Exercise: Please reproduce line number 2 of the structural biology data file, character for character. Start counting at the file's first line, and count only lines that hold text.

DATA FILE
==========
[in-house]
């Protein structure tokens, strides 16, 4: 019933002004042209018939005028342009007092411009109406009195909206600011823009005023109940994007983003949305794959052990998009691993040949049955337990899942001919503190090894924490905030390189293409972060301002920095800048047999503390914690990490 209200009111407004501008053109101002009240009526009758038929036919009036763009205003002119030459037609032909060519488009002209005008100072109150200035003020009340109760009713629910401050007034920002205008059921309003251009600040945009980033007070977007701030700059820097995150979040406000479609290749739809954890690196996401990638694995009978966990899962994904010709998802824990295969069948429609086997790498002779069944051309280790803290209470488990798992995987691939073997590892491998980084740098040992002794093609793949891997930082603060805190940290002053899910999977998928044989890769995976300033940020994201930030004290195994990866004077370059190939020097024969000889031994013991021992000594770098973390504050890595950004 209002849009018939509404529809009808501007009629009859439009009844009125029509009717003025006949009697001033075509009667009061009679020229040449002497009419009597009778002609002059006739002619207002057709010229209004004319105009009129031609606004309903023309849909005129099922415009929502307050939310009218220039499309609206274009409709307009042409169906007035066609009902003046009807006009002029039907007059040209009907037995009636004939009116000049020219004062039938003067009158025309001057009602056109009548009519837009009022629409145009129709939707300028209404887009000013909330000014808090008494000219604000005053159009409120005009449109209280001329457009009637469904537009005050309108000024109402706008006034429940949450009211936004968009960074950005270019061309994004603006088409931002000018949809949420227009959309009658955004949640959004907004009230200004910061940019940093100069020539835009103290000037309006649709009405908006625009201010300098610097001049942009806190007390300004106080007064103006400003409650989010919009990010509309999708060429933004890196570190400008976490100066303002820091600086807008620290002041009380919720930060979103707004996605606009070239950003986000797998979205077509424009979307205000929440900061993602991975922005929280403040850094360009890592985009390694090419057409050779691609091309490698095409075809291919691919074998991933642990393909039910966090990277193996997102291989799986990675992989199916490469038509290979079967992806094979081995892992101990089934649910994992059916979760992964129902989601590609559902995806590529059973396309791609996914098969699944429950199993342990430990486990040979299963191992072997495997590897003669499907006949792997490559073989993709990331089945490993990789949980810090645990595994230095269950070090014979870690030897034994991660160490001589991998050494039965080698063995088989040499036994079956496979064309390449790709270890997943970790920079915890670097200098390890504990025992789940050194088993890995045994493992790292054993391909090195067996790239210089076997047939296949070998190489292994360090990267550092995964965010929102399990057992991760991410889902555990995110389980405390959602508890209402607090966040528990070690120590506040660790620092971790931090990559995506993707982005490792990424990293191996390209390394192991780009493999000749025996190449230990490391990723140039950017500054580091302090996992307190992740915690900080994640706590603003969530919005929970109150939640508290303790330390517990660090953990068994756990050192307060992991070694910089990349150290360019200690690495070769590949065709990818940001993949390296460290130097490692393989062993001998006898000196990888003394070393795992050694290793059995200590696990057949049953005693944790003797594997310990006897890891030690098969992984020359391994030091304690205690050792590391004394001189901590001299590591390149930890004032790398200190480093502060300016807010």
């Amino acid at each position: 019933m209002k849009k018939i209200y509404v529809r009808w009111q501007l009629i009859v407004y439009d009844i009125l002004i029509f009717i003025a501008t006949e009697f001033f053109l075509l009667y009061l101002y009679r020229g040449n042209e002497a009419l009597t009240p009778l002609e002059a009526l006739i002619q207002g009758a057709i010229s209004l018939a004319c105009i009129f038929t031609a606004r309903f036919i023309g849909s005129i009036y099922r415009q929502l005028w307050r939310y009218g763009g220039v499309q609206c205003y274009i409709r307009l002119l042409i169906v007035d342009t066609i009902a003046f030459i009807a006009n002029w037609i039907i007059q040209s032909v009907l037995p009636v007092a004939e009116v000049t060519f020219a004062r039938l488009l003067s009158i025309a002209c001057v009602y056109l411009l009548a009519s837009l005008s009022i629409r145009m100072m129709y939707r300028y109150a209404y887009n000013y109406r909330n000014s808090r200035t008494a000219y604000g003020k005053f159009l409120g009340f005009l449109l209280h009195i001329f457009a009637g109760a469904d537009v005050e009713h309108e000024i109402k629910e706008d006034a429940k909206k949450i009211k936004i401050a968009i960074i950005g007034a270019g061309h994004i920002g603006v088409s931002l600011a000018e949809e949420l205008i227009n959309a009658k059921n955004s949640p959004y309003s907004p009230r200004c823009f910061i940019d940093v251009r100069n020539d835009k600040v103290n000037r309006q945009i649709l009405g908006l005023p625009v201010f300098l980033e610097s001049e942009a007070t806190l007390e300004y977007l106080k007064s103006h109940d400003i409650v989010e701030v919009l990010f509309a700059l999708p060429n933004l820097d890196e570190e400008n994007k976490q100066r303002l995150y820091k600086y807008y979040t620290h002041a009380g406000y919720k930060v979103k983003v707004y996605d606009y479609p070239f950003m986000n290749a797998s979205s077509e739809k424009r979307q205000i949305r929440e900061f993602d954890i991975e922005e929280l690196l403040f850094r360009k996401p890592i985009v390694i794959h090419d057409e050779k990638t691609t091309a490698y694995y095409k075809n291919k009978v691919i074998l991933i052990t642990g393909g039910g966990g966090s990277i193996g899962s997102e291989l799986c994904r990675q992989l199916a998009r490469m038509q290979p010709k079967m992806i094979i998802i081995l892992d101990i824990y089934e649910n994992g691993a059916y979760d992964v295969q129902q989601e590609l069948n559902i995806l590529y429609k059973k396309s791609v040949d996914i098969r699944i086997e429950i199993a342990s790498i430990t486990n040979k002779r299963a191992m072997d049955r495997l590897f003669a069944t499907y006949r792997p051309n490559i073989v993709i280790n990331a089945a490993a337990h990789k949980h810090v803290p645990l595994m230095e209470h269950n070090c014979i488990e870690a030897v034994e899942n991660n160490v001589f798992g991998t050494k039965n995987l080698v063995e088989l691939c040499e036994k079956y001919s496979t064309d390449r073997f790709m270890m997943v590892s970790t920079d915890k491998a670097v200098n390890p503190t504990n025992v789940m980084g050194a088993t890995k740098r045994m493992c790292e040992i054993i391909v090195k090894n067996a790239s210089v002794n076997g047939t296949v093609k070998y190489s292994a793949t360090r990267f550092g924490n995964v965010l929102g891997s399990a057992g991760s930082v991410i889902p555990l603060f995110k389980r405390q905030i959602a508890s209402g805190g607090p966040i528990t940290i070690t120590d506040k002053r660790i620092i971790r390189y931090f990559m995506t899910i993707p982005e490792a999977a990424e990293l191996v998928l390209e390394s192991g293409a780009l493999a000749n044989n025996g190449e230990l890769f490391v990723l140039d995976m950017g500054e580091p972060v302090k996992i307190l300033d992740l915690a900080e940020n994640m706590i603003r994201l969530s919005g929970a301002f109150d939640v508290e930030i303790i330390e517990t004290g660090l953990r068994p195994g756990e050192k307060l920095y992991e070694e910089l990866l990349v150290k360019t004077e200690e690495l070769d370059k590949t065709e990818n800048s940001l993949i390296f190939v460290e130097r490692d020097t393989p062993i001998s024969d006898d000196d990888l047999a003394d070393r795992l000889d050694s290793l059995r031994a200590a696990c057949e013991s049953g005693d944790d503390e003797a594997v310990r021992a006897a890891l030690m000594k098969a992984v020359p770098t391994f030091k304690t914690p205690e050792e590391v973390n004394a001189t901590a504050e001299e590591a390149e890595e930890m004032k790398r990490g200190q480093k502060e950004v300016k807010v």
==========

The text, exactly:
């Protein structure tokens, strides 16, 4: 019933002004042209018939005028342009007092411009109406009195909206600011823009005023109940994007983003949305794959052990998009691993040949049955337990899942001919503190090894924490905030390189293409972060301002920095800048047999503390914690990490 209200009111407004501008053109101002009240009526009758038929036919009036763009205003002119030459037609032909060519488009002209005008100072109150200035003020009340109760009713629910401050007034920002205008059921309003251009600040945009980033007070977007701030700059820097995150979040406000479609290749739809954890690196996401990638694995009978966990899962994904010709998802824990295969069948429609086997790498002779069944051309280790803290209470488990798992995987691939073997590892491998980084740098040992002794093609793949891997930082603060805190940290002053899910999977998928044989890769995976300033940020994201930030004290195994990866004077370059190939020097024969000889031994013991021992000594770098973390504050890595950004 209002849009018939509404529809009808501007009629009859439009009844009125029509009717003025006949009697001033075509009667009061009679020229040449002497009419009597009778002609002059006739002619207002057709010229209004004319105009009129031609606004309903023309849909005129099922415009929502307050939310009218220039499309609206274009409709307009042409169906007035066609009902003046009807006009002029039907007059040209009907037995009636004939009116000049020219004062039938003067009158025309001057009602056109009548009519837009009022629409145009129709939707300028209404887009000013909330000014808090008494000219604000005053159009409120005009449109209280001329457009009637469904537009005050309108000024109402706008006034429940949450009211936004968009960074950005270019061309994004603006088409931002000018949809949420227009959309009658955004949640959004907004009230200004910061940019940093100069020539835009103290000037309006649709009405908006625009201010300098610097001049942009806190007390300004106080007064103006400003409650989010919009990010509309999708060429933004890196570190400008976490100066303002820091600086807008620290002041009380919720930060979103707004996605606009070239950003986000797998979205077509424009979307205000929440900061993602991975922005929280403040850094360009890592985009390694090419057409050779691609091309490698095409075809291919691919074998991933642990393909039910966090990277193996997102291989799986990675992989199916490469038509290979079967992806094979081995892992101990089934649910994992059916979760992964129902989601590609559902995806590529059973396309791609996914098969699944429950199993342990430990486990040979299963191992072997495997590897003669499907006949792997490559073989993709990331089945490993990789949980810090645990595994230095269950070090014979870690030897034994991660160490001589991998050494039965080698063995088989040499036994079956496979064309390449790709270890997943970790920079915890670097200098390890504990025992789940050194088993890995045994493992790292054993391909090195067996790239210089076997047939296949070998190489292994360090990267550092995964965010929102399990057992991760991410889902555990995110389980405390959602508890209402607090966040528990070690120590506040660790620092971790931090990559995506993707982005490792990424990293191996390209390394192991780009493999000749025996190449230990490391990723140039950017500054580091302090996992307190992740915690900080994640706590603003969530919005929970109150939640508290303790330390517990660090953990068994756990050192307060992991070694910089990349150290360019200690690495070769590949065709990818940001993949390296460290130097490692393989062993001998006898000196990888003394070393795992050694290793059995200590696990057949049953005693944790003797594997310990006897890891030690098969992984020359391994030091304690205690050792590391004394001189901590001299590591390149930890004032790398200190480093502060300016807010």